Force Science Institute writes:
Does the shock from a conducted energy weapon impair a suspect’s brain function to the point that he or she may not properly respond to a Miranda warning? A CJ research team raises that question in reporting new findings that a person’s cognition suffers significantly for a short period after a CEW exposure . . .
Their evidence is not sufficient to “call for a national policy” on post-CEW procedures, the researchers concede, but their report suggests that waiting “60 minutes before interrogating suspects who were exposed to a TASER” may be prudent.
Some TASER experts, however, argue that the new study is far too narrow and flawed and that the authors have greatly overstated the relevance of their conclusions.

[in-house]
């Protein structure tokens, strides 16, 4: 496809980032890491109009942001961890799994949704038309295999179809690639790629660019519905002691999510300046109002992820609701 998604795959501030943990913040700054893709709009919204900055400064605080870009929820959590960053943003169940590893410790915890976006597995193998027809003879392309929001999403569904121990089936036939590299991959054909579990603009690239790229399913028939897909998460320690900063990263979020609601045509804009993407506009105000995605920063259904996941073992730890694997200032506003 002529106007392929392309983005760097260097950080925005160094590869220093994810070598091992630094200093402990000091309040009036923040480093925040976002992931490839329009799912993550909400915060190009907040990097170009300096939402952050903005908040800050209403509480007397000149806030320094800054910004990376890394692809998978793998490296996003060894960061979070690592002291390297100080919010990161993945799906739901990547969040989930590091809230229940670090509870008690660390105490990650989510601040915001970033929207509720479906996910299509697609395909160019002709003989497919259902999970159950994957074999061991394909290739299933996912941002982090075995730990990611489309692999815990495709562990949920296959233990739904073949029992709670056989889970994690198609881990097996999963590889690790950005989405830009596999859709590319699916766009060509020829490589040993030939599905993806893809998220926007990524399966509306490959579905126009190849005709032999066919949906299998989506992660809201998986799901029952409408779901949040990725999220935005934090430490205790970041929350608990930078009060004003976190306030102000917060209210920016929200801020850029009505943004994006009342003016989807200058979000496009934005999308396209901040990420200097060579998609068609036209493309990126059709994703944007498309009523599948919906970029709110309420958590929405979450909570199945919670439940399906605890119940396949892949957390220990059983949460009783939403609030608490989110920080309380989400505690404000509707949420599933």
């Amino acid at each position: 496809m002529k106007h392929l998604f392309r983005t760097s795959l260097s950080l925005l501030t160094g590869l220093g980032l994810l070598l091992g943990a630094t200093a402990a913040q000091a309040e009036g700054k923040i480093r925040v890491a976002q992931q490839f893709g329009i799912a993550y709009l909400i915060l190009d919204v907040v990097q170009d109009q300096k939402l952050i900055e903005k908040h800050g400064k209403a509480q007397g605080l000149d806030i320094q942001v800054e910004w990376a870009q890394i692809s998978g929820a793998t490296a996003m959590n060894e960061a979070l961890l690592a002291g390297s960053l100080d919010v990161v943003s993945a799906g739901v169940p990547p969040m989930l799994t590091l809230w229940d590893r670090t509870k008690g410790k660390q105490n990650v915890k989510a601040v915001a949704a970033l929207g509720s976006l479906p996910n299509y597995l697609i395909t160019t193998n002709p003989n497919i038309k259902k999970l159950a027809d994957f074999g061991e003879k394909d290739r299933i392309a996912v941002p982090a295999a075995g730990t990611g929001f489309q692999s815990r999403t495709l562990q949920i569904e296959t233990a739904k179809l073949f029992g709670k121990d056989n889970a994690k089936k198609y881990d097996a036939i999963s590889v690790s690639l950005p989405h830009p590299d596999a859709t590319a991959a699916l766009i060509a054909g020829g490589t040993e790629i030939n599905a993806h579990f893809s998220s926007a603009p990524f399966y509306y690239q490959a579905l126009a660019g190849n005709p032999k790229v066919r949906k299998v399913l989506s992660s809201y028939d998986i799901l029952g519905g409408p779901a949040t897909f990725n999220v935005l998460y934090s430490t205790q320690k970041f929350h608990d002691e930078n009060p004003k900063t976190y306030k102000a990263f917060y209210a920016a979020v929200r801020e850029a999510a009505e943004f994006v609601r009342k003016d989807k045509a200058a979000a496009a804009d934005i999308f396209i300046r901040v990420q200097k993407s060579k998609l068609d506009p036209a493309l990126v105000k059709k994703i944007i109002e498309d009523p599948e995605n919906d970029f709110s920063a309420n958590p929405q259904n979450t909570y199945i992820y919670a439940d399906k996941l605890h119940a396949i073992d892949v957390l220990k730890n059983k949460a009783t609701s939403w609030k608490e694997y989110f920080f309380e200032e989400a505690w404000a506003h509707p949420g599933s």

The study was conducted by Dr. Robert Kane, professor and department head of criminology and justice studies at Drexel University in Philadelphia, and Dr. Michael White, a CJ professor at Arizona State University and associate director of that school’s Center for Violence Prevention and Community Safety. Kane and White are co-authors of the book, Jammed Up: Bad Cops, Police Misconduct, and the New York City Police Department.
Their study, funded by the …Read the Rest
Source:: Truth About Guns